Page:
Go read this story about a mystery shopper creating confusion across the web

For over a year, a mystery shopper known only as “John Smith” has been creating confusion on the web. He has repeatedly visited numerous online stores, from car supply stores to household goods merchants, placed individual items in various shopping baskets, and then left without buying anything. The Wall Street Journal has the story of the mysterious buyer, and it’s worth reading to get to the bottom of what’s been going on.

The remarkable thing about John Smith is how unforgiving his online purchase seems to have been. On a recent Wednesday, he went on a binge with a total duration of 48 hours. A screenshot shared by FinnBinn, an online store that sells boxes for newborns to sleep in, shows 17 abandoned shopping carts in a span of just three days in April. Puzzled to the CEO of the company, Shawn Bercuson, who had multiple theories about the origin of the orders. Then it got even worse:

“Then it started to spiral out of control,” Bercuson said. “The amount of abandoned carts we got was just crazy.” In May, he said, John Smith started and walked away from 73 orders.

The aborted purchases painted an interesting image of John Smith, as explained by Jeffrey Gornstein of ComfortHouse.com, another site hit by Smith:

Gornstein said he can’t imagine John Smith, but that he has outlined an identity based on his purchases. You own a boat, or know one, based on custom picture frames designed for that person. An order for monogrammed leather checkbooks indicates that you may prefer an outdated way of paying bills. The coccyx cushion in his cart suggests that he may have suffered a fall.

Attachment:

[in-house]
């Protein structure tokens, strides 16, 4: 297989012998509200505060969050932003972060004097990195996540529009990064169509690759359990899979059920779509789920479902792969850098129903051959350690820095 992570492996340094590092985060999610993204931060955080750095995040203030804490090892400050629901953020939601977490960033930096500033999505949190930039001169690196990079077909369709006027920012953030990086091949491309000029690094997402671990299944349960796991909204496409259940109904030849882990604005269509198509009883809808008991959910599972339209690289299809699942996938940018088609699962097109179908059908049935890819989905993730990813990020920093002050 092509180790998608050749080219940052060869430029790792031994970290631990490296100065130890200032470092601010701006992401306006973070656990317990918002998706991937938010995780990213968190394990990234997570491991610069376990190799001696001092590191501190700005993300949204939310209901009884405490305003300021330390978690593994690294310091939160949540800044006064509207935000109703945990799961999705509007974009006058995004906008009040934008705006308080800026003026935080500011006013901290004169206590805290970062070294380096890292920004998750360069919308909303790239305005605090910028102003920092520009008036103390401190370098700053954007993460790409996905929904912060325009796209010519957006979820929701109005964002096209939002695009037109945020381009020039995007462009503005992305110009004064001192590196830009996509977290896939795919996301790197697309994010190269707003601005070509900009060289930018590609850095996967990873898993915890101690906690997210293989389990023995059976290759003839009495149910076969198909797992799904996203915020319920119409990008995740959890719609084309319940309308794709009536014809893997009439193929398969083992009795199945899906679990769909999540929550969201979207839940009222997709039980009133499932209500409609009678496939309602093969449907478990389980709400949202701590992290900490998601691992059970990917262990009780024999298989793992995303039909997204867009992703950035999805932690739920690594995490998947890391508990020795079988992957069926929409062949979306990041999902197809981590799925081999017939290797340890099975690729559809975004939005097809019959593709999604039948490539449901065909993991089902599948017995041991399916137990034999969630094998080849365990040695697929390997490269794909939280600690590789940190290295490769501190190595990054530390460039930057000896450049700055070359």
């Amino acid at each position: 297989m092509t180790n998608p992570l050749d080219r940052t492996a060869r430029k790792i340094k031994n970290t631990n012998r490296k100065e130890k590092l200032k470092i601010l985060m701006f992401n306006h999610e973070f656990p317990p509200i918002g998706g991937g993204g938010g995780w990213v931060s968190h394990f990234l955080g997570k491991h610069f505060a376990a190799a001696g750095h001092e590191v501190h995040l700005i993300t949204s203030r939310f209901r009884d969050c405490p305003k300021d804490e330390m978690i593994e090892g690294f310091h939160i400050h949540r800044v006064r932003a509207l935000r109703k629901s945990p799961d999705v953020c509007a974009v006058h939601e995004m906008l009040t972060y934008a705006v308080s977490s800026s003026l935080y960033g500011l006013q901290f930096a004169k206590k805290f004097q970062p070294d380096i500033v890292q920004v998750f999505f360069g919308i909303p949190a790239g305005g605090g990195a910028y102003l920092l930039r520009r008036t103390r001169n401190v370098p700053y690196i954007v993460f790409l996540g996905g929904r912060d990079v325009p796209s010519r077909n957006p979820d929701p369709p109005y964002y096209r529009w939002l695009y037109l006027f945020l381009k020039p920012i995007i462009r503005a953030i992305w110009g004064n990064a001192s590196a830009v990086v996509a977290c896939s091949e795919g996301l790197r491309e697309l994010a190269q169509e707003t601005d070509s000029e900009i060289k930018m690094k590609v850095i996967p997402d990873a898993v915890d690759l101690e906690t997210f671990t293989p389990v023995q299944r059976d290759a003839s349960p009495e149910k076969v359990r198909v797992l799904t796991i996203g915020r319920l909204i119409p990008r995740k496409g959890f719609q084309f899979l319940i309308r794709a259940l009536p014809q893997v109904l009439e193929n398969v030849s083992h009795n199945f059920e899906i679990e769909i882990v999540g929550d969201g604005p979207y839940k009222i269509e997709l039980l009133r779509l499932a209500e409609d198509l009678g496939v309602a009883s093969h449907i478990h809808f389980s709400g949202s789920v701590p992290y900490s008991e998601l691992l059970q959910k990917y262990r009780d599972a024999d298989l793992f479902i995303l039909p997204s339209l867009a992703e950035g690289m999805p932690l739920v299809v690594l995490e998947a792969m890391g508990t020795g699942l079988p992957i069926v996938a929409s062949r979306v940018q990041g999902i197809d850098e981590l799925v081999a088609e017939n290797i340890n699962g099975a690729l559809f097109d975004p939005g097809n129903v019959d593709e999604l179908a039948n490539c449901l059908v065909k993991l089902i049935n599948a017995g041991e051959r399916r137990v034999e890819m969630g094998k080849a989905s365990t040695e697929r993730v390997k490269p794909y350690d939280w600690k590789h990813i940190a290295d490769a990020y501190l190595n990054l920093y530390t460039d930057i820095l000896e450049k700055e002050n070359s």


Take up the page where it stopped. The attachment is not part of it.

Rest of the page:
It is also a romantic, if you create an attempt to buy a wall plate for Valentine’s Day.

John Smith’s story would be more fun if it didn’t create trouble for stores. Sites that automatically send follow-up emails to people when they leave unsold items in their shopping carts have received error responses from their email providers about sending emails to non-existent accounts. Others reported that abandoned cars skewed their store’s analyzes.

We don’t want to spoil it here, but you’ll be happy to hear that The Wall Street Journal finally manages to get to the bottom of the John Smith mystery. It’s a great little research, and we recommend reading it.


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